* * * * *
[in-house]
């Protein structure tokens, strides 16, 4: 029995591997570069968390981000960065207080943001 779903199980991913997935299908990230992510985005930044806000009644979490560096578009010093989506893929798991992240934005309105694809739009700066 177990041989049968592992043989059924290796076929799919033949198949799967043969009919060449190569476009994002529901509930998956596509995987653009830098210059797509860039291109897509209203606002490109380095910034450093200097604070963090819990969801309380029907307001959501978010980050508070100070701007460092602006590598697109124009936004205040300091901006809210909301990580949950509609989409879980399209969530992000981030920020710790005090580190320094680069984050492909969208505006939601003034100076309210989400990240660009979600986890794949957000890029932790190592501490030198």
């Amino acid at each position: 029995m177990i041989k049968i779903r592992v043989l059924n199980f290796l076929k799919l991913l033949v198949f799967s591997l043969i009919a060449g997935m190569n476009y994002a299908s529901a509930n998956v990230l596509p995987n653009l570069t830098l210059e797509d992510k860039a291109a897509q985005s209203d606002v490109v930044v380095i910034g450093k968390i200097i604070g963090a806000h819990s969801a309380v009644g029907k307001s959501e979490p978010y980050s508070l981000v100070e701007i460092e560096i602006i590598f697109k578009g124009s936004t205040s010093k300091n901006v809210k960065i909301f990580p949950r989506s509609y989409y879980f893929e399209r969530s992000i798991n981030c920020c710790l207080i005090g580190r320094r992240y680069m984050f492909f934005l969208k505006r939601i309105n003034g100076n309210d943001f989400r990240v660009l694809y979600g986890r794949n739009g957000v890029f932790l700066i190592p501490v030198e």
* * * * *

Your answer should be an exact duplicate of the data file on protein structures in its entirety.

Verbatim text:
[in-house]
């Protein structure tokens, strides 16, 4: 029995591997570069968390981000960065207080943001 779903199980991913997935299908990230992510985005930044806000009644979490560096578009010093989506893929798991992240934005309105694809739009700066 177990041989049968592992043989059924290796076929799919033949198949799967043969009919060449190569476009994002529901509930998956596509995987653009830098210059797509860039291109897509209203606002490109380095910034450093200097604070963090819990969801309380029907307001959501978010980050508070100070701007460092602006590598697109124009936004205040300091901006809210909301990580949950509609989409879980399209969530992000981030920020710790005090580190320094680069984050492909969208505006939601003034100076309210989400990240660009979600986890794949957000890029932790190592501490030198």
């Amino acid at each position: 029995m177990i041989k049968i779903r592992v043989l059924n199980f290796l076929k799919l991913l033949v198949f799967s591997l043969i009919a060449g997935m190569n476009y994002a299908s529901a509930n998956v990230l596509p995987n653009l570069t830098l210059e797509d992510k860039a291109a897509q985005s209203d606002v490109v930044v380095i910034g450093k968390i200097i604070g963090a806000h819990s969801a309380v009644g029907k307001s959501e979490p978010y980050s508070l981000v100070e701007i460092e560096i602006i590598f697109k578009g124009s936004t205040s010093k300091n901006v809210k960065i909301f990580p949950r989506s509609y989409y879980f893929e399209r969530s992000i798991n981030c920020c710790l207080i005090g580190r320094r992240y680069m984050f492909f934005l969208k505006r939601i309105n003034g100076n309210d943001f989400r990240v660009l694809y979600g986890r794949n739009g957000v890029f932790l700066i190592p501490v030198e």